Gulf of Mexico DEAD ZONE caused by agricultural runoff from U.S. farms
08/21/2017 // Rhonda Johansson // Views

Every year, a hypoxic zone appears along the Gulf of Mexico. Otherwise known as a “dead zone,” it is an area of water that contains little to no oxygen. The significantly reduced levels essentially makes the body of water a biological desert. Hypoxic zones usually occur around summertime. But while these areas are considered to be a natural phenomenon, scientists fear that increased human activity may be contributing to the number of dead zones being observed worldwide. More disturbingly, human factors may also be causing the hypoxic zone in the Gulf of Mexico to grow. Scientists predict that for this year, the hypoxic zone in the area will cover 10,089 square miles. This is about the size of Vermont. Biologists declare that bold and new approaches need to be made now to prevent a biological crisis. They have expressed a desired target reduction of 59 percent in the amount of nitrogen runoffs in the area. This would shrink the hypoxic zone to the size of Delaware.

Approaches to achieve this end are identified in a new study published in Proceedings of the National Academy of Sciences. Researchers from the University of Michigan believe that this goal is achievable, though it would require the adjustment of large scale agricultural practices. The magnitude of the problem prompted an intergovernmental panel to extend the reduction program to 2035. This should give enough time, official spokespeople of the panel say, to achieve the goal of a hypoxic zone with a size of only 1,950 square miles.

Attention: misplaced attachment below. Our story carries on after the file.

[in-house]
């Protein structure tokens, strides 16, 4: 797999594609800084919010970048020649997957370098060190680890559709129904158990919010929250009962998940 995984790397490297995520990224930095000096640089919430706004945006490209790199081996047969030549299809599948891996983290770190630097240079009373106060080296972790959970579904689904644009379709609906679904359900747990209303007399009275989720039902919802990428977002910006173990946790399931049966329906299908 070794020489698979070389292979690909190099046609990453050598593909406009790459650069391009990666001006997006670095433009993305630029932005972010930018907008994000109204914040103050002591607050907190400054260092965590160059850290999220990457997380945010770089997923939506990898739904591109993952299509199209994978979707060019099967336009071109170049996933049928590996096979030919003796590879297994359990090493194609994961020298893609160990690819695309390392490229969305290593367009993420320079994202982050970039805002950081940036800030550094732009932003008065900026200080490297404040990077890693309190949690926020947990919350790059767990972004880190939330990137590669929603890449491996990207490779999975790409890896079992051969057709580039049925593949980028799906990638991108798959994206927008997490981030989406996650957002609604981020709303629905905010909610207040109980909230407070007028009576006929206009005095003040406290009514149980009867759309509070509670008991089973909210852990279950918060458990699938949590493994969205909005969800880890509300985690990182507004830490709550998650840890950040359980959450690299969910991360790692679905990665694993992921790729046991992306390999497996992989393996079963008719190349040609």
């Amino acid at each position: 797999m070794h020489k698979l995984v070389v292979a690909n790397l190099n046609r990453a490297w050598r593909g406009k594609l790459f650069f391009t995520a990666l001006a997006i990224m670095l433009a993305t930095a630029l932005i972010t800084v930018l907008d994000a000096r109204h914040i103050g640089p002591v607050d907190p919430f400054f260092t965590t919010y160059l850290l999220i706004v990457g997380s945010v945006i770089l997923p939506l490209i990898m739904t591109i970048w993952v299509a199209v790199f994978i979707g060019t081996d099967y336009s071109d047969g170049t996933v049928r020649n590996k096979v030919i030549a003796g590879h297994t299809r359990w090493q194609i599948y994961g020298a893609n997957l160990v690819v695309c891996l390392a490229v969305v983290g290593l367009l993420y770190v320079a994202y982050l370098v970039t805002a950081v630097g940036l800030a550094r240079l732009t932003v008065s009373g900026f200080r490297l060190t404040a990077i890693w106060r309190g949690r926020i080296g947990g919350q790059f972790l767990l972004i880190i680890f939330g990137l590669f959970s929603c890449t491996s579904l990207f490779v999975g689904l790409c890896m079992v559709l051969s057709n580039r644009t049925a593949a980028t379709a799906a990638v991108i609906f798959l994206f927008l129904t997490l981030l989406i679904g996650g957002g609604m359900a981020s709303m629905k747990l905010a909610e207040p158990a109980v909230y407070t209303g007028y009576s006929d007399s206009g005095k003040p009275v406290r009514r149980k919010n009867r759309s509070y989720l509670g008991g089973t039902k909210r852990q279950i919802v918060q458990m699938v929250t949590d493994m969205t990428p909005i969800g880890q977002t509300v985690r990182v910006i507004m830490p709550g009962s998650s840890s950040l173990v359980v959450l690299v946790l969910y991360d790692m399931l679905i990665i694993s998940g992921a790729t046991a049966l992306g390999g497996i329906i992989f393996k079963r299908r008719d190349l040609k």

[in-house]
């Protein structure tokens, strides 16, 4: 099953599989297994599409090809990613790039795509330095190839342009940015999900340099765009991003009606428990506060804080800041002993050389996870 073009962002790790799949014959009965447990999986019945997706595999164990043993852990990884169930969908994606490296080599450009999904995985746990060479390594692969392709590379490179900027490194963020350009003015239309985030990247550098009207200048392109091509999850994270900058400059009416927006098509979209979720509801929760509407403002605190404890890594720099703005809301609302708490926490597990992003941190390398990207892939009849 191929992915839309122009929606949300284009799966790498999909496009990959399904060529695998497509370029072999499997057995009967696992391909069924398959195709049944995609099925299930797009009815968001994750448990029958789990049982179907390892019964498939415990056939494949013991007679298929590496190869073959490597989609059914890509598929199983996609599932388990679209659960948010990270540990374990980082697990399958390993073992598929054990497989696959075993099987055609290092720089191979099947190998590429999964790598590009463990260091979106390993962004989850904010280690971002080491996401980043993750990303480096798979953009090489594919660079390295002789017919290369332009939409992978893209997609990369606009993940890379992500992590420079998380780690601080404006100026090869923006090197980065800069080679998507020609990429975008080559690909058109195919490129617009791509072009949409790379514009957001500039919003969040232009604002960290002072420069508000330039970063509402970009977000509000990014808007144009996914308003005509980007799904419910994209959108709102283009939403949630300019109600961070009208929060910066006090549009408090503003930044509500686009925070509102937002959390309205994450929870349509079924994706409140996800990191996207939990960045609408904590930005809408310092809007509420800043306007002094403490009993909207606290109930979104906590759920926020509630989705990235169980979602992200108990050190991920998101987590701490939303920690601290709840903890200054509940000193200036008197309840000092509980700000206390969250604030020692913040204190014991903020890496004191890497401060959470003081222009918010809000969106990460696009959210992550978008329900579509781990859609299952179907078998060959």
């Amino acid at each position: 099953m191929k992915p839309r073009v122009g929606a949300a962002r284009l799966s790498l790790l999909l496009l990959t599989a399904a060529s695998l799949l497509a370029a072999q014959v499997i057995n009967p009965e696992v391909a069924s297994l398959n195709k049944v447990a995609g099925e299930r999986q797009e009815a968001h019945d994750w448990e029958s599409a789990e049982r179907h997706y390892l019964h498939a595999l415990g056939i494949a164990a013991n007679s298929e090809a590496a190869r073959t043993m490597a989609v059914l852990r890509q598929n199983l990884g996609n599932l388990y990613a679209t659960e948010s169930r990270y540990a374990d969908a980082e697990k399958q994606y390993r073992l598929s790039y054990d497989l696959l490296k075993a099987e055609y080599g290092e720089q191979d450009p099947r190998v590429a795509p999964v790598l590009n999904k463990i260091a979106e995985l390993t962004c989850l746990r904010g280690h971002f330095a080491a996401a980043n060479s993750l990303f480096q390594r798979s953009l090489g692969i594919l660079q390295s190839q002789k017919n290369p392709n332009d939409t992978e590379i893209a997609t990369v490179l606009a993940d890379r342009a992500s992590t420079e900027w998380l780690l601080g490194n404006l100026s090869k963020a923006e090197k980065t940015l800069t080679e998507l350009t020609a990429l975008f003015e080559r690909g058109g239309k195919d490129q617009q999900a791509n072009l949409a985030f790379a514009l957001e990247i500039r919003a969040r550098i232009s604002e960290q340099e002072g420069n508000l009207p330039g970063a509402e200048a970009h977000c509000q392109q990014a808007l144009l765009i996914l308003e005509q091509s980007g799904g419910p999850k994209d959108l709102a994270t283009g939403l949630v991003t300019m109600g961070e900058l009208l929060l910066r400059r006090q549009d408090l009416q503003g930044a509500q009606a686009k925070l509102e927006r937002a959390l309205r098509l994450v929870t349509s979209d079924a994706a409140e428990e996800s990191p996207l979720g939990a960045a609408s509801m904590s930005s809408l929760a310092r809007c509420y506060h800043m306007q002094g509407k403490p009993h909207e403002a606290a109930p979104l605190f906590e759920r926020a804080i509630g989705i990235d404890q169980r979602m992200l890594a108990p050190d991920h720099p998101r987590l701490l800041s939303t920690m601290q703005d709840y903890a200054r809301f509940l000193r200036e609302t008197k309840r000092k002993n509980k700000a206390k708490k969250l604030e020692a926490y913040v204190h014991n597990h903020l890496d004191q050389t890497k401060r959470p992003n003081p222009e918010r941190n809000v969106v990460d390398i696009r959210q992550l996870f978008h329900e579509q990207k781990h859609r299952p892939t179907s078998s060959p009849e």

What truly causes a hypoxic zone is yet to be fully determined, but scientists believe that the one in the Gulf of Mexico may be due to excessive farmland runoff containing fertilizer and livestock waste. These sources release significant amounts of nitrogen and phosphorous which further contribute to the reduction of oxygen in the water. Thankfully, this is a factor that can be easily addressed with proper management techniques.


Aquatic ecologist Dan Scavia, who was the lead author of the paper, says on Science Daily, “the bottom line is that we will never reach the action plan’s goal of 1,950 square miles until more serious actions are taken to reduce the loss of Midwest fertilizers into the Mississippi River system.”

Scavia noted that for the last 20 years, the average nitrate load dumped into the Gulf of Mexico has not changed, despite the numerous conservation projects made along the Mississippi Basin states. Supposedly, more than $28 billion has been spent in trying to reduce the amount of nitrogen levels. (Related: Ocean Dead Zones Now Top 400.)

“Clearly something more or something different is needed,” Scavia noted. “It matters little if the load-reduction target is 30 percent, 45 percent or 59 percent if insufficient resources are in place to make even modest reductions.”

Some of the proposed solutions are to alter fertilizer application rates, planting cover crops (fast-growing plants which would prevent soil erosion), using alternatives to biofuels, and improving overall nutrient management. What is important, according to the team, is that these solutions be applied methodically and in conjunction with one another. This would introduce an amplified effect, in which both nitrogen and phosphorous levels would be reduced together. This “dual-nutrient strategy” is crucial in achieving a significant nutrient-load reduction.

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